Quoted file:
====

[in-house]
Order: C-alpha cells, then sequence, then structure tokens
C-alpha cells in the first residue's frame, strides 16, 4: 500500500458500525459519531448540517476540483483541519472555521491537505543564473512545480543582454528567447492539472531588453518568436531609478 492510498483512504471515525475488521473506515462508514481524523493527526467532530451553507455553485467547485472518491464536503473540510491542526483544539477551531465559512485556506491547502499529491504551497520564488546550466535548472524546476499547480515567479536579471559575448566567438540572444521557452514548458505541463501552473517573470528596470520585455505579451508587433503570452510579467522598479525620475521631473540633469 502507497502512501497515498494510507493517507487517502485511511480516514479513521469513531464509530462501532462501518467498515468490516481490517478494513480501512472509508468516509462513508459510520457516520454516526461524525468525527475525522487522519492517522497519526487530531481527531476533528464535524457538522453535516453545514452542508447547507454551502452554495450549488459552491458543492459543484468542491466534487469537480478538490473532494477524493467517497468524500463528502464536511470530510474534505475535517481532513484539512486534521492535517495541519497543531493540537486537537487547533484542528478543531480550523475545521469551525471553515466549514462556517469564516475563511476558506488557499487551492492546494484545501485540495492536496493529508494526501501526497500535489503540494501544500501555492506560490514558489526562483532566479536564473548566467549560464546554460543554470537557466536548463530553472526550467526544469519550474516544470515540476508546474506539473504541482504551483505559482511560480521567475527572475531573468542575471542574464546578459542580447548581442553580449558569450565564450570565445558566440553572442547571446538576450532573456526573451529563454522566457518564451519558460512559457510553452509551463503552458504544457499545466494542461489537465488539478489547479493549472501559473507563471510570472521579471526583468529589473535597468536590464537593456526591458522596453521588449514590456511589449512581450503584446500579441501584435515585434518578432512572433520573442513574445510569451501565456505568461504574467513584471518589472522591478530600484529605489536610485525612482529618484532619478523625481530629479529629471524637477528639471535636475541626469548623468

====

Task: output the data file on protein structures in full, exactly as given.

[in-house]
Order: C-alpha cells, then sequence, then structure tokens
C-alpha cells in the first residue's frame, strides 16, 4: 500500500458500525459519531448540517476540483483541519472555521491537505543564473512545480543582454528567447492539472531588453518568436531609478 492510498483512504471515525475488521473506515462508514481524523493527526467532530451553507455553485467547485472518491464536503473540510491542526483544539477551531465559512485556506491547502499529491504551497520564488546550466535548472524546476499547480515567479536579471559575448566567438540572444521557452514548458505541463501552473517573470528596470520585455505579451508587433503570452510579467522598479525620475521631473540633469 502507497502512501497515498494510507493517507487517502485511511480516514479513521469513531464509530462501532462501518467498515468490516481490517478494513480501512472509508468516509462513508459510520457516520454516526461524525468525527475525522487522519492517522497519526487530531481527531476533528464535524457538522453535516453545514452542508447547507454551502452554495450549488459552491458543492459543484468542491466534487469537480478538490473532494477524493467517497468524500463528502464536511470530510474534505475535517481532513484539512486534521492535517495541519497543531493540537486537537487547533484542528478543531480550523475545521469551525471553515466549514462556517469564516475563511476558506488557499487551492492546494484545501485540495492536496493529508494526501501526497500535489503540494501544500501555492506560490514558489526562483532566479536564473548566467549560464546554460543554470537557466536548463530553472526550467526544469519550474516544470515540476508546474506539473504541482504551483505559482511560480521567475527572475531573468542575471542574464546578459542580447548581442553580449558569450565564450570565445558566440553572442547571446538576450532573456526573451529563454522566457518564451519558460512559457510553452509551463503552458504544457499545466494542461489537465488539478489547479493549472501559473507563471510570472521579471526583468529589473535597468536590464537593456526591458522596453521588449514590456511589449512581450503584446500579441501584435515585434518578432512572433520573442513574445510569451501565456505568461504574467513584471518589472522591478530600484529605489536610485525612482529618484532619478523625481530629479529629471524637477528639471535636475541626469548623468